Call Me Francis Tucket
This brief novel is lighter than most of Paulsen's survival stories but it's well done. A sequel to Mr. Tucket, this story starts with Francis, alone but with a rifle and a mare, trying to relocate his family's wagon train. Soon a nefarious pair of men relieve him of the horse, rifle, clothing and food, leaving him shirtless with his broken down mule. The mule turns out to be a blessing in disguise as it helps Francis get back his possessions. Soon Francis finds two children abandoned on the trail and becomes a family man in spite of himself.
Readers who have not already done so will probably want to seek out and read Mr. Tucket the precursor to Call Me Francis Tucket. This light-hearted look at the old West is found in several good novels such as Mary Downing Hahn's The Gentleman Outlaw and Me - Eli and some of the novels of Sid Fleischman. Parallels to this kind of book can be found in many movie Westerns and students might like comparing Francis and Eli to those heroes.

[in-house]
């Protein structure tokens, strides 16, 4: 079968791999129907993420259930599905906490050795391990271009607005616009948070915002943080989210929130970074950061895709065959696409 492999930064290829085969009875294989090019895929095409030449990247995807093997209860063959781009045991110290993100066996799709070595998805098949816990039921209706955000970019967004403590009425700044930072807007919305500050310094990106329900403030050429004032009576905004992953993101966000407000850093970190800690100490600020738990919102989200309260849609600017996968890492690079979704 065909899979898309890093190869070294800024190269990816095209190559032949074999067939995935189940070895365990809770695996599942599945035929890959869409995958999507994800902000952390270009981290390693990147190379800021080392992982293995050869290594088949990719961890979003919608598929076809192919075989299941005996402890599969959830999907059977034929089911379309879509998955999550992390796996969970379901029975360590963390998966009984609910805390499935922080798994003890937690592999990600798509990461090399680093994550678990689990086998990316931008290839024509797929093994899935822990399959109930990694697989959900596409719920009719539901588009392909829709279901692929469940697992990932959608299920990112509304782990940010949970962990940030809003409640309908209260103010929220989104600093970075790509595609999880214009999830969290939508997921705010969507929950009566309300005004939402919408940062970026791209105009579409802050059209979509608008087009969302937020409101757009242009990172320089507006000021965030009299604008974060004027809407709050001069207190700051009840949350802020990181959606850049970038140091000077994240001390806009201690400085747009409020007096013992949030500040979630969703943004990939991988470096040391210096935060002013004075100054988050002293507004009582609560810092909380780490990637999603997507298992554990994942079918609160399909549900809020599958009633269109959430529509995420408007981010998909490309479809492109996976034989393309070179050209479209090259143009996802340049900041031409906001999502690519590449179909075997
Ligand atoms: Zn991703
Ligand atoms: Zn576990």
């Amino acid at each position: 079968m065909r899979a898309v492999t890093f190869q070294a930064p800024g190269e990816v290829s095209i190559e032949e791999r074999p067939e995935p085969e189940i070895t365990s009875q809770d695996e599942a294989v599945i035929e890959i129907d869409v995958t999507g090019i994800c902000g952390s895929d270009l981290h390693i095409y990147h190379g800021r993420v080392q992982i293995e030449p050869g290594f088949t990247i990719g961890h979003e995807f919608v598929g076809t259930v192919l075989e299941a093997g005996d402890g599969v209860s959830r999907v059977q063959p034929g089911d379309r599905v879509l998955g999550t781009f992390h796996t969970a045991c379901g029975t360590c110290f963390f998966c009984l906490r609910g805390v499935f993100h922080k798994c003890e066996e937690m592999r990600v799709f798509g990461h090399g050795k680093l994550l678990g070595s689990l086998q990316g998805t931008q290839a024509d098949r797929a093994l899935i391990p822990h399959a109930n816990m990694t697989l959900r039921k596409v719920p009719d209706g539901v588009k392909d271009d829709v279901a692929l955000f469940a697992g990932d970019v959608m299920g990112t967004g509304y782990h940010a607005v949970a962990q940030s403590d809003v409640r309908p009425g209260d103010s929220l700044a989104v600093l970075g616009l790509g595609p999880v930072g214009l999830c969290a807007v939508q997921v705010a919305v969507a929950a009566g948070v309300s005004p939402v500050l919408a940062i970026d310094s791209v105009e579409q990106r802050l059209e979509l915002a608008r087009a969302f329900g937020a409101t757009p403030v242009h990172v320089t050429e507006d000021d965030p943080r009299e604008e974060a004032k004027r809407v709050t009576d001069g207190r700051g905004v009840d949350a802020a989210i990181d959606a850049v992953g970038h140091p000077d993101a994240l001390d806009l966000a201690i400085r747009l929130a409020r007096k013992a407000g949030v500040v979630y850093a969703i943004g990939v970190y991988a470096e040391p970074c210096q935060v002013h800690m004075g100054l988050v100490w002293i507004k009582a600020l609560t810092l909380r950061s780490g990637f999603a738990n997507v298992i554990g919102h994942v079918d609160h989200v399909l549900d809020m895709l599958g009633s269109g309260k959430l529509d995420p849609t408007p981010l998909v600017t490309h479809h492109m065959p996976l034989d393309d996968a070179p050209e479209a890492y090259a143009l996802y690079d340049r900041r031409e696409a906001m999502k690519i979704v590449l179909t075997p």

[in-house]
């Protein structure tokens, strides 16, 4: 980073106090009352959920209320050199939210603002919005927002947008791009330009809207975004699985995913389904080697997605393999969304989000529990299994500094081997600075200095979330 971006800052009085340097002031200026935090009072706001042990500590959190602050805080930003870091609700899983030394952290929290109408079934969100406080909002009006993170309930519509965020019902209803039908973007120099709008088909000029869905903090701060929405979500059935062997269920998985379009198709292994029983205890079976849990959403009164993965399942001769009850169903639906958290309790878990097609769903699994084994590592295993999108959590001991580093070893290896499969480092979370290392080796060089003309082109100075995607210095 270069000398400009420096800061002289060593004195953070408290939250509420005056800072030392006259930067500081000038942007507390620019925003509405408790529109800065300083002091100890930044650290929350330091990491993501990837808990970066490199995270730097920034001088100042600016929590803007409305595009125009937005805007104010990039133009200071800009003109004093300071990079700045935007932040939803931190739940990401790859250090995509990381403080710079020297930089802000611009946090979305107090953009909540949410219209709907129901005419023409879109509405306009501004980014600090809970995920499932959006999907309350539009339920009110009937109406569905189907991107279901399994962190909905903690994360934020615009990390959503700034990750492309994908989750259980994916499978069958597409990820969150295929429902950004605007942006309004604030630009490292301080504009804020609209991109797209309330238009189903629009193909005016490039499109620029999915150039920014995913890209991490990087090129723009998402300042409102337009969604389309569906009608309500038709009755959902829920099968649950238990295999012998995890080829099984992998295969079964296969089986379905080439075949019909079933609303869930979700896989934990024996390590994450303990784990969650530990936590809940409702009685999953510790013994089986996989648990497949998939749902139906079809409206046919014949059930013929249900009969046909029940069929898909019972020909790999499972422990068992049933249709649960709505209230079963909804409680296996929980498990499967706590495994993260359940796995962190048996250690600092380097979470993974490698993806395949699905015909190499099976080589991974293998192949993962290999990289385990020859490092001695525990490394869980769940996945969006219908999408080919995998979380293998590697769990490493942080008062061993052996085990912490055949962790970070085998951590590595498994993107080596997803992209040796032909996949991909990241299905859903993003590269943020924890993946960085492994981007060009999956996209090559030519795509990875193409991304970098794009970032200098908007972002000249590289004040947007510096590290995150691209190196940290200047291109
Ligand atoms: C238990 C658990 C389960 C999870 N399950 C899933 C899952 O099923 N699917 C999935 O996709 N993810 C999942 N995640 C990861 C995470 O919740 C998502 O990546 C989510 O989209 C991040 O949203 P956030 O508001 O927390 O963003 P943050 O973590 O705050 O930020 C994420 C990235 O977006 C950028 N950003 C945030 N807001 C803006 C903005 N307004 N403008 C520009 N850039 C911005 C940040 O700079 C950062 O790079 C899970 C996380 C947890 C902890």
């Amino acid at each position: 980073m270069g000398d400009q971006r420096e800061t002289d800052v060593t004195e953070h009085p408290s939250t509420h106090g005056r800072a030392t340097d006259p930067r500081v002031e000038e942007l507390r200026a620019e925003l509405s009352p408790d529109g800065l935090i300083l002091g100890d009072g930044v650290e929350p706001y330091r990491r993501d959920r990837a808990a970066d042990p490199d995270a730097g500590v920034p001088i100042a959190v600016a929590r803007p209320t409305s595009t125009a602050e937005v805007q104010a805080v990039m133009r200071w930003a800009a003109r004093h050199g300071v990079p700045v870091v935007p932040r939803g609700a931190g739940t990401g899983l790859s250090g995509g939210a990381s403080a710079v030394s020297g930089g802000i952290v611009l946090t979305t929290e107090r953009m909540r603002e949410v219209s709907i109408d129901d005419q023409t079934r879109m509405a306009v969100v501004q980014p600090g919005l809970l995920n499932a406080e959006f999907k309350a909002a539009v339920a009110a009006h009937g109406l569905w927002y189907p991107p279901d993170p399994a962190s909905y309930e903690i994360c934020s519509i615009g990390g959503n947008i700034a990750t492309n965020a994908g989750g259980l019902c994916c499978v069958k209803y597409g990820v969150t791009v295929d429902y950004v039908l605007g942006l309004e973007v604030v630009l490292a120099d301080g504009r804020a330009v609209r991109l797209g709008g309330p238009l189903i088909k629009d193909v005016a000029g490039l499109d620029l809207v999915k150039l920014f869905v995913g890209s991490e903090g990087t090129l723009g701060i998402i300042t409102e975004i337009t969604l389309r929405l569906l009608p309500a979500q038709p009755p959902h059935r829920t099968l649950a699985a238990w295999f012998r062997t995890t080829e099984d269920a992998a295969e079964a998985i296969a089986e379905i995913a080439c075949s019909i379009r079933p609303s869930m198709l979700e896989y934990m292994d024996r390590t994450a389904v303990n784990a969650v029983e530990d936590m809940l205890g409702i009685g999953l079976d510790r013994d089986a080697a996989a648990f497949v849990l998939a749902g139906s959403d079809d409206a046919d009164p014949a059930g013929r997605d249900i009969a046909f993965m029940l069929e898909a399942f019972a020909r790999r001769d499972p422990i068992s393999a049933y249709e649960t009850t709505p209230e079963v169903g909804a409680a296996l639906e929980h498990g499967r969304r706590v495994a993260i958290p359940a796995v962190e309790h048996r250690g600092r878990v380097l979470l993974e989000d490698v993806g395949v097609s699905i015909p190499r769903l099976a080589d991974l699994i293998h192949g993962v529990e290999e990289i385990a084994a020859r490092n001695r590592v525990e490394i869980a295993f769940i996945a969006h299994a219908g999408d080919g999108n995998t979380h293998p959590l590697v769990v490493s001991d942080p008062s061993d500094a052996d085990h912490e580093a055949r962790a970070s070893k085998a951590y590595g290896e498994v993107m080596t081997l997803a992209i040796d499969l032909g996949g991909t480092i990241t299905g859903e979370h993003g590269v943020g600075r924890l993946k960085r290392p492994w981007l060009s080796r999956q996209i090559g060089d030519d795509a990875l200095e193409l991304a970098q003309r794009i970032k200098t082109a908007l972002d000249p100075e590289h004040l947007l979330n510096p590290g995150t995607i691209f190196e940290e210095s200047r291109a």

Related Areas of Carol Hurst's Children's Literature Site
- US History and Children's Literature. Books, activities and related links.
- Alida's Song by Gary Paulsen. Book Review.
- Foxman by Gary Paulsen. Book Review.
- The Haymeadow by Gary Paulsen. Book Review.
- The Monument by Gary Paulsen. Book Review.
- Popcorn Days and Buttermilk Nights by Gary Paulsen. Book Review.
- The Winter Room by Gary Paulsen. Book Review.
- Woodsong by Gary Paulsen. Book Review.
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